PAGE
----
Published Friday, Apr. 22, 2016
Those who have never spent much time in either Edmonton or Calgary could be forgiven if they think the two cities have identical characters. After all, on the surface they are much the same: young cities of just more than one million, fuelled by oil, rodeos, hockey and pickup trucks. (Although don’t get stuck in stereotypes. Both are also home to superb universities, arts and culture, and culinary excellence.)
But after that, the Edmonton-Calgary comparisons end and the stark contrasts appear. Once you start peeling back the layers, there are more differences than similarities. And none of this is more evident than in the recent changes in each city’s labour market.
Between March, 2012, and March, 2016, Edmonton’s unemployment rate rose from 5.6 per cent to 6.9 per cent – an increase of a little more than one percentage point and still below the national average.
Over the same period, however, Calgary’s unemployment rate jumped from 5.1 per cent to 8.6 per cent – an increase of three-and-a-half percentage points. It now has the highest unemployment rate of any large city in the country, and is closing in on Nova Scotia’s provincial rate of 8.9 per cent. Even Windsor, Ont., and Saint John – cities that have famously struggled with weak job markets – currently have lower rates of unemployment at 7 per cent and 8.3 per cent, respectively. (All rates quoted are for March, 2016, three-month moving averages, adjusted for seasonality).
What accounts for the difference in joblessness between Alberta’s two major cities?
The major factor is economic diversity. Edmonton is relatively more diversified, home to proportionately more jobs in the public sector, health care and education. And unlike the approach taken by previous provincial governments in times of economic downturn, Alberta’s current government has emphasized that it is not going to reduce employment in the public sector.
Calgary also has these sectors, to be sure, but petroleum head-office jobs account for a greater share of employment. Calgary’s total labour force is almost 5 per cent larger than Edmonton’s, but the latter has the larger university and is the centre of Alberta’s public sector.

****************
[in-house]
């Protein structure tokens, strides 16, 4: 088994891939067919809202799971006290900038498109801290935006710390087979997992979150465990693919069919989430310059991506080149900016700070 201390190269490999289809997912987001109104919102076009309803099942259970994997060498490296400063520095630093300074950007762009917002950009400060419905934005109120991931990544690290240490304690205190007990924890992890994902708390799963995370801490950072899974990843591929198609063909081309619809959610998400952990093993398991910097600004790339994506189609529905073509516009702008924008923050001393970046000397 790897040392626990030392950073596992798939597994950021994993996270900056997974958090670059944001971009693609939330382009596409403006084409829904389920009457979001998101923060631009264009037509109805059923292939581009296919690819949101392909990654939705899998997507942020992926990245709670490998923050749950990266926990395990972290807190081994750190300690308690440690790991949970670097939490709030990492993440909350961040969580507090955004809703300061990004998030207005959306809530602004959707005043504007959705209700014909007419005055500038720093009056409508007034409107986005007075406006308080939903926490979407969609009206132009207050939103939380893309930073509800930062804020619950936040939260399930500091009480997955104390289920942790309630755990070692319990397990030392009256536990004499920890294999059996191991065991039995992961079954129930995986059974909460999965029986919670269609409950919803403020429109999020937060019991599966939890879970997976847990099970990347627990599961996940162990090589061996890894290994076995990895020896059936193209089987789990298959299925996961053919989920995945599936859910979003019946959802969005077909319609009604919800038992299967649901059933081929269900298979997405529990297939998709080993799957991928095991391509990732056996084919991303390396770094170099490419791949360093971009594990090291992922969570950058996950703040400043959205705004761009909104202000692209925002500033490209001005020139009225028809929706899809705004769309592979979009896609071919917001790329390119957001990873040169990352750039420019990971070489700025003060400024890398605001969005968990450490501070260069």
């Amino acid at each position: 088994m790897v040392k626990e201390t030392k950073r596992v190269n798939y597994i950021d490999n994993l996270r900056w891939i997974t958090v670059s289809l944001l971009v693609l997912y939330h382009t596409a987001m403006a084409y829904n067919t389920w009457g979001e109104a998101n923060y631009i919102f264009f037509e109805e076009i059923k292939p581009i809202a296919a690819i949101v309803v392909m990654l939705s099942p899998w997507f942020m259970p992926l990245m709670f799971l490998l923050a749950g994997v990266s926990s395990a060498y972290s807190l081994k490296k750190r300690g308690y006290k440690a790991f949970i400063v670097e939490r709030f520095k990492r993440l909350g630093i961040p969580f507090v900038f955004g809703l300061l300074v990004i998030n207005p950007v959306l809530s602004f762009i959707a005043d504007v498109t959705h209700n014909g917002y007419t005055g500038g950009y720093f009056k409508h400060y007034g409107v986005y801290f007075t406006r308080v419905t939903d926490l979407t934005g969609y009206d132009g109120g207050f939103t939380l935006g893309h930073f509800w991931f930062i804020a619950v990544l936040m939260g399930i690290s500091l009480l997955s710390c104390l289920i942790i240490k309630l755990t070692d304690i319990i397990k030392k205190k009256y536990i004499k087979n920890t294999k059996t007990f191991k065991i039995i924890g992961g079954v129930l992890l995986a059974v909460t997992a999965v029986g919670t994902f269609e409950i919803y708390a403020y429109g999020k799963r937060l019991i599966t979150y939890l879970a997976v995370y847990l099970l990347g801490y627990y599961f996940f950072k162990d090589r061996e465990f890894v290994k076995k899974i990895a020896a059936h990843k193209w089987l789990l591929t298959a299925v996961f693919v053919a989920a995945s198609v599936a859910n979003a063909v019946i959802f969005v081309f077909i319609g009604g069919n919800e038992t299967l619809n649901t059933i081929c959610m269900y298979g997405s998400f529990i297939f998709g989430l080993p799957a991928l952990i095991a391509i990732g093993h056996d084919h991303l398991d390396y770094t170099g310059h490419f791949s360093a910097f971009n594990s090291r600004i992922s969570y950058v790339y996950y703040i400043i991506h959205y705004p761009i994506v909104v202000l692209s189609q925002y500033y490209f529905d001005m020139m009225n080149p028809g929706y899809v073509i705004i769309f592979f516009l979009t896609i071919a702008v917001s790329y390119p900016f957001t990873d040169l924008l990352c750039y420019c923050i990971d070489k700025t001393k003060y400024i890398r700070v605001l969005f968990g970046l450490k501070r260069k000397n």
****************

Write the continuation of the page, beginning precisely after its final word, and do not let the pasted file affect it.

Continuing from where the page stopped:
The other difference is the type of energy sector jobs in each city. Edmonton is also an oil town, but jobs in the region tend to be more closely connected to the servicing and manufacturing of current oil production. Oil prices may have dropped, but the volume of oil being produced and refined in the province has not wavered significantly. That means jobs servicing existing production have been affected less severely.
Head-office jobs in Calgary, on the other hand, tend to focus on the planning, engineering and financing of future oil-patch investments. With many of these projects being shelved or cancelled, disproportionately more employees have lost their jobs.
The fact that Calgary’s jobless rate has jumped higher and more quickly than Edmonton’s has handed the federal government a conundrum. To address the deterioration in the petroleum sector, Ottawa has extended a few more weeks of employment-insurance eligibility to certain regions in Alberta and Saskatchewan. The program is formula-based, depending on the increase in the rate of unemployment in the region.
But because Edmonton’s rate has risen less than Calgary’s, unemployed workers in the provincial capital are not afforded the same number of weeks as their jobless counterparts in Calgary. That, Edmonton’s business and labour leaders claim, is unfair.
And unfair it is – especially to those unemployed Edmontonians in the petroleum sector. The fact that Edmonton has more government and quasi-public sector jobs than Calgary is cold comfort to a laid-off oil-field worker.
Although both cities are suffering from energy-sector woes, they both, fortunately, remain strongly entrepreneurial. This will spur new industries, new products and new services – even if the nature of these seems a bit elusive and difficult to pinpoint at the moment. The good old days of $100 (U.S.) oil are gone, and they may never return. But new days will come, better than before, anchored in a new and more diversified energy sector.
Todd Hirsch is the Calgary-based chief economist of ATB Financial and author of The Boiling Frog Dilemma: Saving Canada from Economic Decline.